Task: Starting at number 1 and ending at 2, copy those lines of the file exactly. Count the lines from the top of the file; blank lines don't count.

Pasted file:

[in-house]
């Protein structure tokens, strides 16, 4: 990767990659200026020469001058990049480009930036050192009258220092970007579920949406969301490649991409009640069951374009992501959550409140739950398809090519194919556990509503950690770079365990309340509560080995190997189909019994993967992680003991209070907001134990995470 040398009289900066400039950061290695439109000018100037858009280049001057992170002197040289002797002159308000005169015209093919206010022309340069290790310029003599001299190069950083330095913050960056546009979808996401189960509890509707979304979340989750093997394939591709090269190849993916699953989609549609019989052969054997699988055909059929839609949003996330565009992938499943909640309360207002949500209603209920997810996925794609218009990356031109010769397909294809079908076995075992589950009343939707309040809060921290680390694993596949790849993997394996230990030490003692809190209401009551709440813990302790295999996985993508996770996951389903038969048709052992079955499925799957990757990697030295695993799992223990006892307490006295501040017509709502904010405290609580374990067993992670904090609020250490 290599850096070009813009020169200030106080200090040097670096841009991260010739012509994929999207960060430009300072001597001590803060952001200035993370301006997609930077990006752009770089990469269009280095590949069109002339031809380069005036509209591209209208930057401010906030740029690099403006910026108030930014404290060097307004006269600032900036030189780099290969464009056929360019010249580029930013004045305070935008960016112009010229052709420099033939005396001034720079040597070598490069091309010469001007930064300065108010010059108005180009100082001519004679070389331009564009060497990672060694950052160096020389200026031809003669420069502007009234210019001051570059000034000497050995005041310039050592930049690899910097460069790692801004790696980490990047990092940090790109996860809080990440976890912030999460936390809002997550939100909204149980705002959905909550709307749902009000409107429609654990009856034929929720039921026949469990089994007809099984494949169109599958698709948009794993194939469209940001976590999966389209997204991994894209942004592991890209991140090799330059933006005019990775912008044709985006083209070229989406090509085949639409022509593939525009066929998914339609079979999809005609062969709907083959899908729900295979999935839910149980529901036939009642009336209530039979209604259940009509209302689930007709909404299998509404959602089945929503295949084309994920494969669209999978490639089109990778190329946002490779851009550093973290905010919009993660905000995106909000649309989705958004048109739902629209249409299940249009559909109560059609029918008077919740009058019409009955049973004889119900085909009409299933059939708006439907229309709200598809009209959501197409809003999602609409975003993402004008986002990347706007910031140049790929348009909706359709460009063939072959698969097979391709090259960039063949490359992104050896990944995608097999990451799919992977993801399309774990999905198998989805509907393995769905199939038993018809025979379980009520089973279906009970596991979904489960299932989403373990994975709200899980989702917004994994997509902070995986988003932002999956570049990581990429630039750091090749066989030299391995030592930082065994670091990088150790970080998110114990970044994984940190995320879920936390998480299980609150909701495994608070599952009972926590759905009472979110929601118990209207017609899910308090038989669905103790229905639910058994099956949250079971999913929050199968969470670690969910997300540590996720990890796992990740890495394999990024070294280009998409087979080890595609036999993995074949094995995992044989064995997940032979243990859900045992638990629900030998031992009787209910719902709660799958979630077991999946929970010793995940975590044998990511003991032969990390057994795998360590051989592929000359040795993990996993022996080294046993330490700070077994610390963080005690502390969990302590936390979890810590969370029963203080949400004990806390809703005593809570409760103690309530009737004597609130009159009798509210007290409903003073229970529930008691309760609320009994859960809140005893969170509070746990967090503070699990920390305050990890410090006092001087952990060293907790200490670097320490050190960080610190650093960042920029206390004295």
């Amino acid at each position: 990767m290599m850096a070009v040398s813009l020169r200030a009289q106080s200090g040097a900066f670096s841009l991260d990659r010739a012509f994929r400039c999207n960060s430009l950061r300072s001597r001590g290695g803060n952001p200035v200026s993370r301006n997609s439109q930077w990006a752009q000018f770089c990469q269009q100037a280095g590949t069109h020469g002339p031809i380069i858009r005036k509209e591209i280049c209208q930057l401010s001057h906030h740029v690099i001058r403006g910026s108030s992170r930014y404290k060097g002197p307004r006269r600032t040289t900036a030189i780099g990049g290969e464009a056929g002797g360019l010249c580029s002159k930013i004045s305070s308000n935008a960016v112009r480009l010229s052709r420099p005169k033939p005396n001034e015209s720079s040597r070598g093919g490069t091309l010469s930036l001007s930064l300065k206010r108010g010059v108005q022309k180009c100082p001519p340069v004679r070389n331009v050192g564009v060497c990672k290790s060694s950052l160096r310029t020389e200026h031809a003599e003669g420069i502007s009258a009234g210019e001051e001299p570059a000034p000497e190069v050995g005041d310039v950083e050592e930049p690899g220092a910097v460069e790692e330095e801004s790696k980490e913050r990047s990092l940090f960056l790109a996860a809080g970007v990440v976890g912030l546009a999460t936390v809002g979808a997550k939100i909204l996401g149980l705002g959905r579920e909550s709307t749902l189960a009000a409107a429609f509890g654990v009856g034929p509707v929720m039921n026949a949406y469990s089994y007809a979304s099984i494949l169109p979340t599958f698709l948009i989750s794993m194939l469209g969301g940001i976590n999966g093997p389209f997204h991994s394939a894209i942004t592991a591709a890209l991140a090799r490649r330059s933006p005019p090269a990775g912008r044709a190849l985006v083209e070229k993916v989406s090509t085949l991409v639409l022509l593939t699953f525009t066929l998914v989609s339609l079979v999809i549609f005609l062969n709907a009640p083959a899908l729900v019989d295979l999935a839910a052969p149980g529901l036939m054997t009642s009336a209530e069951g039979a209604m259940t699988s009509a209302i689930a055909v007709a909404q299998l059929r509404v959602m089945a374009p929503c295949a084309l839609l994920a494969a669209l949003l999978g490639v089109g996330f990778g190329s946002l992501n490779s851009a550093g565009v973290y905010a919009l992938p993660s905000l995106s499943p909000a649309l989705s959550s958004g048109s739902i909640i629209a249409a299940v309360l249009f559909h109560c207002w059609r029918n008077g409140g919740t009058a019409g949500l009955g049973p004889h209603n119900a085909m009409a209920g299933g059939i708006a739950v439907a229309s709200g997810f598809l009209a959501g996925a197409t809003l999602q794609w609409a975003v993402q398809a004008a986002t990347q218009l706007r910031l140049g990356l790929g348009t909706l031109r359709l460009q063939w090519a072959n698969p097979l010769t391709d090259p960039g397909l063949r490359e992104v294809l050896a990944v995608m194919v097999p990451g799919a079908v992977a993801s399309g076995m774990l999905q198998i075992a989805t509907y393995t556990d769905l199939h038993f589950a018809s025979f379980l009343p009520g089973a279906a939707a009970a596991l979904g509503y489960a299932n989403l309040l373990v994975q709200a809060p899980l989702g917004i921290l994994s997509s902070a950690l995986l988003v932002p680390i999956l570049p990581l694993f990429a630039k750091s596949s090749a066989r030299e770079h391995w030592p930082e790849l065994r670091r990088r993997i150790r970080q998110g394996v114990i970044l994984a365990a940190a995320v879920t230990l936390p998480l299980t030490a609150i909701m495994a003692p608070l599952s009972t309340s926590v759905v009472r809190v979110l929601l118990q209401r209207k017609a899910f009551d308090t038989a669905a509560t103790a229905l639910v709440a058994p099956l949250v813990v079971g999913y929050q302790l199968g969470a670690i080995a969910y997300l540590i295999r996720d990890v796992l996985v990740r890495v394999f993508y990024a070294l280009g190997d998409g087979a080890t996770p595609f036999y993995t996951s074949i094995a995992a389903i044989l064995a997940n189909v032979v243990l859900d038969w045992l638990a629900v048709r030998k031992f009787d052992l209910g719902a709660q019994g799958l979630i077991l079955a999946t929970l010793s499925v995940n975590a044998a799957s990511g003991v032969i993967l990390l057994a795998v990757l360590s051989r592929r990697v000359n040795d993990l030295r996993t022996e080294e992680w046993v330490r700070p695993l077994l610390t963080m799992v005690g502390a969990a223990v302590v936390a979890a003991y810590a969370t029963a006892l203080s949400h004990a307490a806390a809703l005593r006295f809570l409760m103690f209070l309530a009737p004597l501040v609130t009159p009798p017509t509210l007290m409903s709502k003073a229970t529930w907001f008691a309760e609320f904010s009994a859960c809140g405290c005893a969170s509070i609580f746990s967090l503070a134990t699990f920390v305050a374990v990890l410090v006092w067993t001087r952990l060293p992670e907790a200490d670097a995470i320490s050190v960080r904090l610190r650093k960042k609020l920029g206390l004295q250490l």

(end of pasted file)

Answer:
[in-house]
């Protein structure tokens, strides 16, 4: 990767990659200026020469001058990049480009930036050192009258220092970007579920949406969301490649991409009640069951374009992501959550409140739950398809090519194919556990509503950690770079365990309340509560080995190997189909019994993967992680003991209070907001134990995470 040398009289900066400039950061290695439109000018100037858009280049001057992170002197040289002797002159308000005169015209093919206010022309340069290790310029003599001299190069950083330095913050960056546009979808996401189960509890509707979304979340989750093997394939591709090269190849993916699953989609549609019989052969054997699988055909059929839609949003996330565009992938499943909640309360207002949500209603209920997810996925794609218009990356031109010769397909294809079908076995075992589950009343939707309040809060921290680390694993596949790849993997394996230990030490003692809190209401009551709440813990302790295999996985993508996770996951389903038969048709052992079955499925799957990757990697030295695993799992223990006892307490006295501040017509709502904010405290609580374990067993992670904090609020250490 290599850096070009813009020169200030106080200090040097670096841009991260010739012509994929999207960060430009300072001597001590803060952001200035993370301006997609930077990006752009770089990469269009280095590949069109002339031809380069005036509209591209209208930057401010906030740029690099403006910026108030930014404290060097307004006269600032900036030189780099290969464009056929360019010249580029930013004045305070935008960016112009010229052709420099033939005396001034720079040597070598490069091309010469001007930064300065108010010059108005180009100082001519004679070389331009564009060497990672060694950052160096020389200026031809003669420069502007009234210019001051570059000034000497050995005041310039050592930049690899910097460069790692801004790696980490990047990092940090790109996860809080990440976890912030999460936390809002997550939100909204149980705002959905909550709307749902009000409107429609654990009856034929929720039921026949469990089994007809099984494949169109599958698709948009794993194939469209940001976590999966389209997204991994894209942004592991890209991140090799330059933006005019990775912008044709985006083209070229989406090509085949639409022509593939525009066929998914339609079979999809005609062969709907083959899908729900295979999935839910149980529901036939009642009336209530039979209604259940009509209302689930007709909404299998509404959602089945929503295949084309994920494969669209999978490639089109990778190329946002490779851009550093973290905010919009993660905000995106909000649309989705958004048109739902629209249409299940249009559909109560059609029918008077919740009058019409009955049973004889119900085909009409299933059939708006439907229309709200598809009209959501197409809003999602609409975003993402004008986002990347706007910031140049790929348009909706359709460009063939072959698969097979391709090259960039063949490359992104050896990944995608097999990451799919992977993801399309774990999905198998989805509907393995769905199939038993018809025979379980009520089973279906009970596991979904489960299932989403373990994975709200899980989702917004994994997509902070995986988003932002999956570049990581990429630039750091090749066989030299391995030592930082065994670091990088150790970080998110114990970044994984940190995320879920936390998480299980609150909701495994608070599952009972926590759905009472979110929601118990209207017609899910308090038989669905103790229905639910058994099956949250079971999913929050199968969470670690969910997300540590996720990890796992990740890495394999990024070294280009998409087979080890595609036999993995074949094995995992044989064995997940032979243990859900045992638990629900030998031992009787209910719902709660799958979630077991999946929970010793995940975590044998990511003991032969990390057994795998360590051989592929000359040795993990996993022996080294046993330490700070077994610390963080005690502390969990302590936390979890810590969370029963203080949400004990806390809703005593809570409760103690309530009737004597609130009159009798509210007290409903003073229970529930008691309760609320009994859960809140005893969170509070746990967090503070699990920390305050990890410090006092001087952990060293907790200490670097320490050190960080610190650093960042920029206390004295």